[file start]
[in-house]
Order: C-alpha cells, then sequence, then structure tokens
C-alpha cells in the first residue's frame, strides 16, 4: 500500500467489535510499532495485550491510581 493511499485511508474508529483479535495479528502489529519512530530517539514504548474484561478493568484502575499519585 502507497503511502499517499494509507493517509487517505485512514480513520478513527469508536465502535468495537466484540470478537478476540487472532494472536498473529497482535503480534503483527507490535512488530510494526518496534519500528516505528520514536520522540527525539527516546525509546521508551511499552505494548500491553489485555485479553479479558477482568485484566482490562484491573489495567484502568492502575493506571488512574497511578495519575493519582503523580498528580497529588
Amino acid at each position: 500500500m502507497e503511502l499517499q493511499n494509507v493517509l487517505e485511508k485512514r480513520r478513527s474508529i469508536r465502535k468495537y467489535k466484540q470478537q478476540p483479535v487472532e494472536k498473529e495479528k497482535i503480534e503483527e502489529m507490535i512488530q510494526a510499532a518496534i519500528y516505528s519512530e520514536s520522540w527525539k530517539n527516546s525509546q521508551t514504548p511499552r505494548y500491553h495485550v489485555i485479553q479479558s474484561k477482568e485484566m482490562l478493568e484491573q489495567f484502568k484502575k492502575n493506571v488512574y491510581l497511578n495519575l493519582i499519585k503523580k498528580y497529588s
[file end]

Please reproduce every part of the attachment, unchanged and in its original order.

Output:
[in-house]
Order: C-alpha cells, then sequence, then structure tokens
C-alpha cells in the first residue's frame, strides 16, 4: 500500500467489535510499532495485550491510581 493511499485511508474508529483479535495479528502489529519512530530517539514504548474484561478493568484502575499519585 502507497503511502499517499494509507493517509487517505485512514480513520478513527469508536465502535468495537466484540470478537478476540487472532494472536498473529497482535503480534503483527507490535512488530510494526518496534519500528516505528520514536520522540527525539527516546525509546521508551511499552505494548500491553489485555485479553479479558477482568485484566482490562484491573489495567484502568492502575493506571488512574497511578495519575493519582503523580498528580497529588
Amino acid at each position: 500500500m502507497e503511502l499517499q493511499n494509507v493517509l487517505e485511508k485512514r480513520r478513527s474508529i469508536r465502535k468495537y467489535k466484540q470478537q478476540p483479535v487472532e494472536k498473529e495479528k497482535i503480534e503483527e502489529m507490535i512488530q510494526a510499532a518496534i519500528y516505528s519512530e520514536s520522540w527525539k530517539n527516546s525509546q521508551t514504548p511499552r505494548y500491553h495485550v489485555i485479553q479479558s474484561k477482568e485484566m482490562l478493568e484491573q489495567f484502568k484502575k492502575n493506571v488512574y491510581l497511578n495519575l493519582i499519585k503523580k498528580y497529588s